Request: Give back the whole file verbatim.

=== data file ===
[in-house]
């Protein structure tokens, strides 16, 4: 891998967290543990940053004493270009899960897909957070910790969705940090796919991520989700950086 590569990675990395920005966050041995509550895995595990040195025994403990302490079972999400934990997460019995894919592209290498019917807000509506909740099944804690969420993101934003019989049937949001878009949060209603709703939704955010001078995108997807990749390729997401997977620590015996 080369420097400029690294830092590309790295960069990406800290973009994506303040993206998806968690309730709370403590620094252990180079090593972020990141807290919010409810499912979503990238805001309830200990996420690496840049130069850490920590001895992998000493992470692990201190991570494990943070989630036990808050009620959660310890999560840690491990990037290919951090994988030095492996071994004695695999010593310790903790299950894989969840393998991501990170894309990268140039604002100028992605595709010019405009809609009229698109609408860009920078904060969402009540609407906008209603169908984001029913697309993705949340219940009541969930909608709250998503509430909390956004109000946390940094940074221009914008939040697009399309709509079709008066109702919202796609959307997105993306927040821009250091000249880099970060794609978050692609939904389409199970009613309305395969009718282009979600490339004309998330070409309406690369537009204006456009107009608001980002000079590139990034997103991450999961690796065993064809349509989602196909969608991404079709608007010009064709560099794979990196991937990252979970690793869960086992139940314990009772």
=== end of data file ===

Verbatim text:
[in-house]
């Protein structure tokens, strides 16, 4: 891998967290543990940053004493270009899960897909957070910790969705940090796919991520989700950086 590569990675990395920005966050041995509550895995595990040195025994403990302490079972999400934990997460019995894919592209290498019917807000509506909740099944804690969420993101934003019989049937949001878009949060209603709703939704955010001078995108997807990749390729997401997977620590015996 080369420097400029690294830092590309790295960069990406800290973009994506303040993206998806968690309730709370403590620094252990180079090593972020990141807290919010409810499912979503990238805001309830200990996420690496840049130069850490920590001895992998000493992470692990201190991570494990943070989630036990808050009620959660310890999560840690491990990037290919951090994988030095492996071994004695695999010593310790903790299950894989969840393998991501990170894309990268140039604002100028992605595709010019405009809609009229698109609408860009920078904060969402009540609407906008209603169908984001029913697309993705949340219940009541969930909608709250998503509430909390956004109000946390940094940074221009914008939040697009399309709509079709008066109702919202796609959307997105993306927040821009250091000249880099970060794609978050692609939904389409199970009613309305395969009718282009979600490339004309998330070409309406690369537009204006456009107009608001980002000079590139990034997103991450999961690796065993064809349509989602196909969608991404079709608007010009064709560099794979990196991937990252979970690793869960086992139940314990009772």